to:

* Occasionally used in ''TheMiddle''.''Series/TheMiddle''. A scene will go surprisingly well, considering things rarely if ever go well for the characters. Frankie will then voice over "OK, that's not really what happened," and show the much worse thing that actually happened.
3rd Sep '17 11:10:03 AM tiiger
Is there an issue? Send a Message


* In an episode of ''Series/TheUnit'', Jonas tells his nephew a story about his father, a Korean war veteran who had recently been posthumously awarded the Silver Star. After returning from duty, he gets a white woman to buy Jonas a Coke from a whites only cafe. Two men, one of them carrying a gun, take exception to this and threaten him, but he's able to deescalate the situation. The onscreen depiction of the encounter ends with Jonas and his father walking away, the camera lingering on the Coke can, which Jonas has left behind for no apparent reason. Jonas's niece can tell he's not being entirely truthful, so he tells her what really happened: the men attacked Jonas's father and he killed them in self-defense, after which he and Jonas fled the scene, Jonas forgetting about his Coke.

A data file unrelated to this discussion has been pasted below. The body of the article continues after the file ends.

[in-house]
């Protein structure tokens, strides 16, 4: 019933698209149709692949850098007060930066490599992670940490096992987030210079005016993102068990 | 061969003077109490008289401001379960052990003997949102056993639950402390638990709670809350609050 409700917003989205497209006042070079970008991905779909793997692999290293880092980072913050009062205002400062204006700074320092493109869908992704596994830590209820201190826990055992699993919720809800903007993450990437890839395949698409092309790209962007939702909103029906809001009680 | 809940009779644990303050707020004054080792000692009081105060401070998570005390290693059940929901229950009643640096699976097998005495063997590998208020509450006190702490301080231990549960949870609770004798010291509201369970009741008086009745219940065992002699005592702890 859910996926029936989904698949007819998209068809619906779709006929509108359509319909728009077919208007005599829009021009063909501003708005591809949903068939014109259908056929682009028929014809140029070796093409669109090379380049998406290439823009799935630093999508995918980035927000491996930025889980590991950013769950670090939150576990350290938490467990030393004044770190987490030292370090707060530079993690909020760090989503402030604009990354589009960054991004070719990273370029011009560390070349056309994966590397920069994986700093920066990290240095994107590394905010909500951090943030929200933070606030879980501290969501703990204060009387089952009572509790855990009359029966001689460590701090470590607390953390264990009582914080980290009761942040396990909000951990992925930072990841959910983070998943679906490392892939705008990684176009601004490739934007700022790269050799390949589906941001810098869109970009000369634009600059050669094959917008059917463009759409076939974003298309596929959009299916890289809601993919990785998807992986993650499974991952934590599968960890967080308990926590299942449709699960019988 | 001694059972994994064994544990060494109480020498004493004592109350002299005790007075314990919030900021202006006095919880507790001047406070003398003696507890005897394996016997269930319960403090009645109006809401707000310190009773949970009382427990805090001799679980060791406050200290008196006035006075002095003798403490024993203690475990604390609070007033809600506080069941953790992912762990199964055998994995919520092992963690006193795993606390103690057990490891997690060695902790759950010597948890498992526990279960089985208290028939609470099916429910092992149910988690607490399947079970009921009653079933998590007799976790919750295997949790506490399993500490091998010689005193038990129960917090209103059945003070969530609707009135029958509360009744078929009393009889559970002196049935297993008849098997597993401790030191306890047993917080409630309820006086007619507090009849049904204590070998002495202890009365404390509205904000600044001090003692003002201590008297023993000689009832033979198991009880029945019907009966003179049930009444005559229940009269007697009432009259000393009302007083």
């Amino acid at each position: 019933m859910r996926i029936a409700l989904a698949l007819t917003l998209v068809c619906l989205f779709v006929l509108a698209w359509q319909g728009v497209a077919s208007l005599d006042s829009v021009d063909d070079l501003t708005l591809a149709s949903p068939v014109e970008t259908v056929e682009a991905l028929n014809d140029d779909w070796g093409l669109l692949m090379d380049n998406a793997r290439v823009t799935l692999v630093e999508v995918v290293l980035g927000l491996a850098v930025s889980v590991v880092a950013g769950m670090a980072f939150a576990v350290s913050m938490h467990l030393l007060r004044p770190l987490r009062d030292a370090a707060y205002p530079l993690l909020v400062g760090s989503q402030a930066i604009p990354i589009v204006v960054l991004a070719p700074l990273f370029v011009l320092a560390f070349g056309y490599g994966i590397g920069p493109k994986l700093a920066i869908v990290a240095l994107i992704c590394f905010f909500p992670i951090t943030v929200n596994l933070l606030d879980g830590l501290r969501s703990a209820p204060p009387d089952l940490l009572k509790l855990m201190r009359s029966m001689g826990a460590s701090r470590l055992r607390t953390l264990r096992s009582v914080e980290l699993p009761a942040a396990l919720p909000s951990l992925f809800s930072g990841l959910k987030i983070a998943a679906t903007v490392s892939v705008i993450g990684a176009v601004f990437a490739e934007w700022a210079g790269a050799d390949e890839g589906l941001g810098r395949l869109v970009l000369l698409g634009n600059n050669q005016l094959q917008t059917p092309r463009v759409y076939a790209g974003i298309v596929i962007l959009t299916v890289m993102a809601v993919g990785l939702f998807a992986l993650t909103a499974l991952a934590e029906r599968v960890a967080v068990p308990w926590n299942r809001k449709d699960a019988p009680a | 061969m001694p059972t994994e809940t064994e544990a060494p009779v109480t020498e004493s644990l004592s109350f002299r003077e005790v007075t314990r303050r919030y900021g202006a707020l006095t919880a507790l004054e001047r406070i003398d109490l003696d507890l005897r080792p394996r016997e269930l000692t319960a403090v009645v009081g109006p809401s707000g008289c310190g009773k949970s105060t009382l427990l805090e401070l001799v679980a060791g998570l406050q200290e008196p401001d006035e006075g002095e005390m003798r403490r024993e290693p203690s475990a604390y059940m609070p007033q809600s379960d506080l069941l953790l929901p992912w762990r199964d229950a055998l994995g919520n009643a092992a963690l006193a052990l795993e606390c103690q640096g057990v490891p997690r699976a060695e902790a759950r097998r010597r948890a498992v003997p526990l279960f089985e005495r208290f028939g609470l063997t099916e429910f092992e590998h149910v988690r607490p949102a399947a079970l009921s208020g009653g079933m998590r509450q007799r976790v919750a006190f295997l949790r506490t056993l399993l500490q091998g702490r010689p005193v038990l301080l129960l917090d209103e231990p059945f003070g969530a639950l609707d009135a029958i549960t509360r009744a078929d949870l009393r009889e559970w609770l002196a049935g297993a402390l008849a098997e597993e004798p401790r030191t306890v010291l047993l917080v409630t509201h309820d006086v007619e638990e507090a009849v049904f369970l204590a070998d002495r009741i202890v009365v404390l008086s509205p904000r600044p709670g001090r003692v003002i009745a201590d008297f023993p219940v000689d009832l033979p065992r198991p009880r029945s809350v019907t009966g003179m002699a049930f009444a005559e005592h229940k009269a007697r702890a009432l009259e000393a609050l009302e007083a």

to:

* In an episode of ''Series/TheUnit'', Jonas tells his nephew a story about his father, a Korean war veteran who had recently been posthumously awarded the Silver Star. After returning from duty, he gets a white woman to buy Jonas a Coke from a whites only cafe. Two men, one of them carrying a gun, take exception to this and threaten him, but he's able to deescalate the situation. The onscreen depiction of the encounter ends with Jonas and his father walking away, the camera lingering on the Coke can, which Jonas has left behind for no apparent reason. Jonas's niece can tell he's not being entirely truthful, so he tells her what really happened: the men attacked Jonas's father and he killed them in self-defense, after which he and Jonas fled the scene, Jonas forgetting about his Coke. Jonas tells his niece that her brother isn't ready to hear the real story.
3rd Sep '17 11:09:21 AM tiiger
Is there an issue? Send a Message

Added DiffLines:

* In an episode of ''Series/TheUnit'', Jonas tells his nephew a story about his father, a Korean war veteran who had recently been posthumously awarded the Silver Star. After returning from duty, he gets a white woman to buy Jonas a Coke from a whites only cafe. Two men, one of them carrying a gun, take exception to this and threaten him, but he's able to deescalate the situation. The onscreen depiction of the encounter ends with Jonas and his father walking away, the camera lingering on the Coke can, which Jonas has left behind for no apparent reason. Jonas's niece can tell he's not being entirely truthful, so he tells her what really happened: the men attacked Jonas's father and he killed them in self-defense, after which he and Jonas fled the scene, Jonas forgetting about his Coke.